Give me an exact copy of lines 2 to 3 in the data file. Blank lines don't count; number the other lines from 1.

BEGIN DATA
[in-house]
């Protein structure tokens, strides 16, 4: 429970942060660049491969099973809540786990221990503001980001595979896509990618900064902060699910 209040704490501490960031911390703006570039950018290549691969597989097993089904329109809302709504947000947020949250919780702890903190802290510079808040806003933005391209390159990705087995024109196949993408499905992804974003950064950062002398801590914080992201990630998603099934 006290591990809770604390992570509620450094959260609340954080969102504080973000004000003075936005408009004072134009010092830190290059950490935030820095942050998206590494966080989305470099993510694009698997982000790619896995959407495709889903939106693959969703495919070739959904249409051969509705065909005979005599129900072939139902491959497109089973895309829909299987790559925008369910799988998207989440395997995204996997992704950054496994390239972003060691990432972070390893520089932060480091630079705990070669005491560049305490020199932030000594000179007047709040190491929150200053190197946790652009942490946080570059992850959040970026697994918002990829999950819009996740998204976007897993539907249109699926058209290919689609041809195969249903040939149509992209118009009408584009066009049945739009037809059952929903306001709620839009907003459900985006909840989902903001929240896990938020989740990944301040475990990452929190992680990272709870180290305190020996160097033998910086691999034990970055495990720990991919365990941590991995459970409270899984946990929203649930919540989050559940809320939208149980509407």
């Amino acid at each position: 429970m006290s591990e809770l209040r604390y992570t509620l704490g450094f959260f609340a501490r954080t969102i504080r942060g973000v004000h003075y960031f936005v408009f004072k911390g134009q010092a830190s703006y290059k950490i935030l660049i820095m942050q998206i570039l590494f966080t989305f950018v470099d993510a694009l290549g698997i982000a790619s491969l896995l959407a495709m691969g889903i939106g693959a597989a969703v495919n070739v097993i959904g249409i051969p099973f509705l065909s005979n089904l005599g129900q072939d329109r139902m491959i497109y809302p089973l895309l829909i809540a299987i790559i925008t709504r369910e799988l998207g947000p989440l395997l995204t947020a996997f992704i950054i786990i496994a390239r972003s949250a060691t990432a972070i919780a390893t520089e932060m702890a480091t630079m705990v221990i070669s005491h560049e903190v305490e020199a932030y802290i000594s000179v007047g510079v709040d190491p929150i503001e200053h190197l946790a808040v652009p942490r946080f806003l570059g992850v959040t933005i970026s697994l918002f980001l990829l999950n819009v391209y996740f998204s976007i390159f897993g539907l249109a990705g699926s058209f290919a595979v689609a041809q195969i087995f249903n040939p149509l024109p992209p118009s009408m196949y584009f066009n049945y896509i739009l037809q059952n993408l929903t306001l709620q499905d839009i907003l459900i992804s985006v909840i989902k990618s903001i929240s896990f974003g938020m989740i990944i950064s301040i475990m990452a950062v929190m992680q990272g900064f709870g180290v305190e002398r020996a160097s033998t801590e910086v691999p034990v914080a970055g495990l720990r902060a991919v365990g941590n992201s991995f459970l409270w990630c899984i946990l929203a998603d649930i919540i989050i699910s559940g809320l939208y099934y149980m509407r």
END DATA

């Protein structure tokens, strides 16, 4: 429970942060660049491969099973809540786990221990503001980001595979896509990618900064902060699910 209040704490501490960031911390703006570039950018290549691969597989097993089904329109809302709504947000947020949250919780702890903190802290510079808040806003933005391209390159990705087995024109196949993408499905992804974003950064950062002398801590914080992201990630998603099934 006290591990809770604390992570509620450094959260609340954080969102504080973000004000003075936005408009004072134009010092830190290059950490935030820095942050998206590494966080989305470099993510694009698997982000790619896995959407495709889903939106693959969703495919070739959904249409051969509705065909005979005599129900072939139902491959497109089973895309829909299987790559925008369910799988998207989440395997995204996997992704950054496994390239972003060691990432972070390893520089932060480091630079705990070669005491560049305490020199932030000594000179007047709040190491929150200053190197946790652009942490946080570059992850959040970026697994918002990829999950819009996740998204976007897993539907249109699926058209290919689609041809195969249903040939149509992209118009009408584009066009049945739009037809059952929903306001709620839009907003459900985006909840989902903001929240896990938020989740990944301040475990990452929190992680990272709870180290305190020996160097033998910086691999034990970055495990720990991919365990941590991995459970409270899984946990929203649930919540989050559940809320939208149980509407």
């Amino acid at each position: 429970m006290s591990e809770l209040r604390y992570t509620l704490g450094f959260f609340a501490r954080t969102i504080r942060g973000v004000h003075y960031f936005v408009f004072k911390g134009q010092a830190s703006y290059k950490i935030l660049i820095m942050q998206i570039l590494f966080t989305f950018v470099d993510a694009l290549g698997i982000a790619s491969l896995l959407a495709m691969g889903i939106g693959a597989a969703v495919n070739v097993i959904g249409i051969p099973f509705l065909s005979n089904l005599g129900q072939d329109r139902m491959i497109y809302p089973l895309l829909i809540a299987i790559i925008t709504r369910e799988l998207g947000p989440l395997l995204t947020a996997f992704i950054i786990i496994a390239r972003s949250a060691t990432a972070i919780a390893t520089e932060m702890a480091t630079m705990v221990i070669s005491h560049e903190v305490e020199a932030y802290i000594s000179v007047g510079v709040d190491p929150i503001e200053h190197l946790a808040v652009p942490r946080f806003l570059g992850v959040t933005i970026s697994l918002f980001l990829l999950n819009v391209y996740f998204s976007i390159f897993g539907l249109a990705g699926s058209f290919a595979v689609a041809q195969i087995f249903n040939p149509l024109p992209p118009s009408m196949y584009f066009n049945y896509i739009l037809q059952n993408l929903t306001l709620q499905d839009i907003l459900i992804s985006v909840i989902k990618s903001i929240s896990f974003g938020m989740i990944i950064s301040i475990m990452a950062v929190m992680q990272g900064f709870g180290v305190e002398r020996a160097s033998t801590e910086v691999p034990v914080a970055g495990l720990r902060a991919v365990g941590n992201s991995f459970l409270w990630c899984i946990l929203a998603d649930i919540i989050i699910s559940g809320l939208y099934y149980m509407r």